3 59 2 −1h28m −44m03s
4 443 15 +59m17s +3m57s
5 502 17 −28m49s −1m42s
6 1447 49 +1m39s +2,02s
7 25101 850 −45s −0,053s

The month of the stars, the sidereal month, is now 27.321661548 days (27 days, 7 hours, 43 minutes, and 11.56 seconds) long. Good approximations for this are:

1 27 1 −7h43m −7h43m
2 82 3 +50m25s +16m48s
3 765 28 −9m24s −20s
4 3907 143 +3m27s +1,45s
5 8579 314 −2m29s −0,48s
6 12486 457 +58s +0,13s

## 4. The Year and the Month

If we want to combine with synodical month and the tropical year, then the approximations from the following table are good. For convenience I've also included the average number of days: the average of the numbers of days that correspond to the given numbers of months and years. That number does not get ever closer to a whole number, which indicates that it is in general not possible to find a period that very accurately corresponds to a whole number of days, months, and years.

1 12 1 −10,9d −10,9d 359.80
2 25 2 +7,8d +3,9d 734.38
3 37 3 −3,1d −24h46m 1094.18
4 99 8 +38,2h +4h46m 2922.73
5 136 11 −36,1h −3h17m 4016.91
6 235 19 +2h04m +6m35s 6939.65
7 4131 334 −41m32s −7,7s 121990.88

## 5. SolarEclipses and Lunar Eclipses

For a solar eclipse or a lunar eclipse, the Moon must be in a node of its orbit and it must at the same time be New Moon (for a solar eclipse) or Full Moon (for a lunar eclipse). Between two eclipses of the same kind, there is a whole number of synodical months (now $$Q = 29.530588853$$ days) and also a multiple of one half of a draconic month (now $$P = 13.60611041$$ days). This leads to the following approximations, with length $$l$$ measured in years:

$${a}$$ $${b}$$ $${s}$$ $${v}$$ $${l}$$ name
2 1 +2d7h38m +0.17 0.075
11 5 −2d0h20m −0.030 0.41
13 6 +7h17m +0.0037 0.48 semester
89 41 −4h33m −0.00034 3.3 hepton
102 47 +2h44m +0.00018 3.8 octon
191 88 −1h48m −6.3 × 10−5 7.1
293 135 +56m22s +2.1 × 10−5 10.9 tritos
484 223 −52m01s −1.2 × 10−5 18.0 saros
777 358 +4m20s +6.2 × 10−7 28.9 inex
9031 4161 −4m10s −5.1 × 10−8 336.4
9808 4519 +10s +2.0 × 10−9 365,4

For example, 484 times half a draconic month (i.e., 242 whole draconic months) are nearly equal to 223 synodic months. The difference is only 52 minutes. That period is called the Saros and is roughly 18 years long. 242/223 as approximation for the number of draconic months in a synodic month deviates only −1.2 × 10−5 from the true ratio.

## 6. Libration of the Moon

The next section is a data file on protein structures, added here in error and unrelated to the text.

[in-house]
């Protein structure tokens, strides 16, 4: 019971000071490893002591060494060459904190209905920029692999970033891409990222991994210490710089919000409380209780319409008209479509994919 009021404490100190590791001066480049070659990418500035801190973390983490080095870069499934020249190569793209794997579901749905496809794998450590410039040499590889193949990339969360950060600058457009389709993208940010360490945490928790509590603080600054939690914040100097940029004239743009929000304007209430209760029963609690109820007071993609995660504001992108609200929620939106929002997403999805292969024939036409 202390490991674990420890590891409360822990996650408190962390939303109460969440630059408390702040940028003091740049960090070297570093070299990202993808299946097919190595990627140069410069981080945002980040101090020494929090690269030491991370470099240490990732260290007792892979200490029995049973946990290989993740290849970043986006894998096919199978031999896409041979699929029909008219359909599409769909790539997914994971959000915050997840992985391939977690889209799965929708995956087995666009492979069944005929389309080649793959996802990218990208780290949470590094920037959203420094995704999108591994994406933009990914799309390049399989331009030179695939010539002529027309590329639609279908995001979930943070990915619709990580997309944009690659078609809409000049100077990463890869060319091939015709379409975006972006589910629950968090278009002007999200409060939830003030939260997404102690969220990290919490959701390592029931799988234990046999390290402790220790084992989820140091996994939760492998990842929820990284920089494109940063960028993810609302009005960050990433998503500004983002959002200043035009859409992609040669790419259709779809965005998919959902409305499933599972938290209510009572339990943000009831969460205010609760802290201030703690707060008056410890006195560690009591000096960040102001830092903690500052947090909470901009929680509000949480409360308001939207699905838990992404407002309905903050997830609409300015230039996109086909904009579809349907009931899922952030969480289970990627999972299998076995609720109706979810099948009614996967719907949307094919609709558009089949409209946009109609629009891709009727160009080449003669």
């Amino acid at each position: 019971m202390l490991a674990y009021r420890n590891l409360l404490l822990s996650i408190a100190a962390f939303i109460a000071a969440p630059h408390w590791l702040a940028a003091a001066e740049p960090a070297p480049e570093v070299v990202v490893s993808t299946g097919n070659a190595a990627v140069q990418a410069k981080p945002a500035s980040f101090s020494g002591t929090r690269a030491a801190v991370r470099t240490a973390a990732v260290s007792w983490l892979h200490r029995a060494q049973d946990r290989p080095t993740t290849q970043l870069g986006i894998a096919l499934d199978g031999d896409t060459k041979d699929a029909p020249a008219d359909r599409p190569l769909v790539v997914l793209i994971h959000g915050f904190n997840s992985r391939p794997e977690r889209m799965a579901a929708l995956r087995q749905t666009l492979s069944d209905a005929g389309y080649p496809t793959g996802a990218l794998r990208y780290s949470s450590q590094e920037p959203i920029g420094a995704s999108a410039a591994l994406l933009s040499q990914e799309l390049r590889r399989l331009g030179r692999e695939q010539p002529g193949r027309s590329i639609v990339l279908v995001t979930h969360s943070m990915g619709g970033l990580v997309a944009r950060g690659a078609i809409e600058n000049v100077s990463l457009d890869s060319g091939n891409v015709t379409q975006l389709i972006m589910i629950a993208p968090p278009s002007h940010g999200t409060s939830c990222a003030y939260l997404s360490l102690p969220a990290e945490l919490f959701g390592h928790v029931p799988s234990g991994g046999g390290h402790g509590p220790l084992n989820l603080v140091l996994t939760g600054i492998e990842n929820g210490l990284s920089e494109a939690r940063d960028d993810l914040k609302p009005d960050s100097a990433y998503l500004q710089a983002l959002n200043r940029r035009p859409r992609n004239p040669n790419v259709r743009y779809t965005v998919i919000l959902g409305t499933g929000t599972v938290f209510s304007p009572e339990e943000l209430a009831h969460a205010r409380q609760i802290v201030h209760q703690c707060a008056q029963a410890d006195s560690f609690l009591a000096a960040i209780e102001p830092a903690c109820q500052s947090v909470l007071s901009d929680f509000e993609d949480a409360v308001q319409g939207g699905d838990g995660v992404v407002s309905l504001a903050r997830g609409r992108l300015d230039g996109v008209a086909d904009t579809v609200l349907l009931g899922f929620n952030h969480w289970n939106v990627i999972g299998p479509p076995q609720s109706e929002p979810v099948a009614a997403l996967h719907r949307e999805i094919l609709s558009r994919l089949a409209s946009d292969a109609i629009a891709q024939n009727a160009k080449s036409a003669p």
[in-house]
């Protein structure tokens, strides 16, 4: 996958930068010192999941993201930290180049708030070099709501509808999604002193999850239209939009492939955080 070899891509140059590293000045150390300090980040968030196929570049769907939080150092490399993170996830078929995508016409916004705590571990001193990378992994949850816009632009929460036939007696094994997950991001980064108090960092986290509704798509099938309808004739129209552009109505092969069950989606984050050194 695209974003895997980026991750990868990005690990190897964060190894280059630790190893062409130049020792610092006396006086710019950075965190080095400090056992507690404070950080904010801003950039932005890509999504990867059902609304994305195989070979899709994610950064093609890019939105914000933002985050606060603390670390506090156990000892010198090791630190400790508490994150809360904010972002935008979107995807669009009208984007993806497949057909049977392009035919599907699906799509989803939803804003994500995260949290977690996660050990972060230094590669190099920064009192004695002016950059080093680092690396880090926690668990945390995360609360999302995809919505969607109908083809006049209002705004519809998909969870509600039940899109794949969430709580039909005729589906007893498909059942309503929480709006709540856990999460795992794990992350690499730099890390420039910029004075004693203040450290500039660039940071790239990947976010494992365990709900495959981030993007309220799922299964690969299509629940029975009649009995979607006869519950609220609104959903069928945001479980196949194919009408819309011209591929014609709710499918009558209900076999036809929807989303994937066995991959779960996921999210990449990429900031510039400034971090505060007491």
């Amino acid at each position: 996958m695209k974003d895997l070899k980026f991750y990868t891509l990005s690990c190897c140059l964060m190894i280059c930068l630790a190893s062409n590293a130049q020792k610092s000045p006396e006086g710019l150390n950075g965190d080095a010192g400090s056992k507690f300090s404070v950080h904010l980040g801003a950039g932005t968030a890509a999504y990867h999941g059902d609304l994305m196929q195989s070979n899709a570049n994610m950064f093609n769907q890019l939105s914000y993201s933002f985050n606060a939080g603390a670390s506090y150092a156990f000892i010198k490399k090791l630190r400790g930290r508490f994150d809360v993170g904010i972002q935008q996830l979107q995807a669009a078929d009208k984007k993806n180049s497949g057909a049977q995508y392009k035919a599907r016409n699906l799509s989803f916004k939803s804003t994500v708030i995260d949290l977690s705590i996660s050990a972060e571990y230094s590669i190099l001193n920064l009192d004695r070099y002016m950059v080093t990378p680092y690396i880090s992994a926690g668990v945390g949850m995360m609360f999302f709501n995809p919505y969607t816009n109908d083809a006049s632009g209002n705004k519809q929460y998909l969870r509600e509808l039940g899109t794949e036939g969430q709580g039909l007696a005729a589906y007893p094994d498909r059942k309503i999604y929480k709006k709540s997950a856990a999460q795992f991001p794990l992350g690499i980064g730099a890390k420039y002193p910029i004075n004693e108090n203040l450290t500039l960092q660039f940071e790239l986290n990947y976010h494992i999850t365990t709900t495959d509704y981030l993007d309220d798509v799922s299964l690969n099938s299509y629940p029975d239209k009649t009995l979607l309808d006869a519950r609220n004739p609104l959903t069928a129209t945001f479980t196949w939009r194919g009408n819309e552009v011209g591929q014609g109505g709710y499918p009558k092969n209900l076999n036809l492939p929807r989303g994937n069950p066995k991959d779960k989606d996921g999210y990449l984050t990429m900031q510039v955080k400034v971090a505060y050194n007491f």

The Moon shows always nearly the same side to the Earth, but appears to wobble a bit, as if it is slowly nodding yes and at the same time shaking no. Those wobbles are called librations. The shaking no is called libration in longitude and is associated with the anomalistic month (between two passages through the perigee), and the nodding yes is called libration in latitude and is associated with the draconic month (between two passages through the same node of the orbit of the Moon).

The anomalistic month is (at 1 January 2000) on average 27.55454988 days long, and the draconic month is on average 27.21222082 days long. If you want to get nearly exactly the same wobble condition of the Moon (so the same crater is exactly in the center of the lunar disk again) then you must wait nearly a whole number of anomalistic months and at the same time nearly a whole number of draconic months.

The best approximations for this are shown below, with $$l$$ measured in years.

$${a}$$ $${b}$$ $${s}$$ $${v}$$ $${l}$$
1 1 +8h12m +0.013 0.075
80 79 −4h02m −7.8 × 10−5 5.9
161 159 +8m27s +1.4 × 10−6 11.8
4588 4531 −5m12s −2.9 × 10−8 337.6
4749 4690 +3m15s +1.8 × 10−8 349.4
9337 9221 −1m56s −5.4 × 10−9 687.0

For example, 161 draconic months are nearly the same length as 159 anomalistic months; the difference between those periods is only 8 minutes and 27 seconds. That period of 161 draconic months or 159 anomalistic months corresponds to about 11.8 years. The ratio between the lengths of the anomalistic and draconic months is nearly equal to 161/159; the deviation from the true ratio is only about 1.4 × 10−6. languages: [en] [nl]

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Last updated: 2021-07-19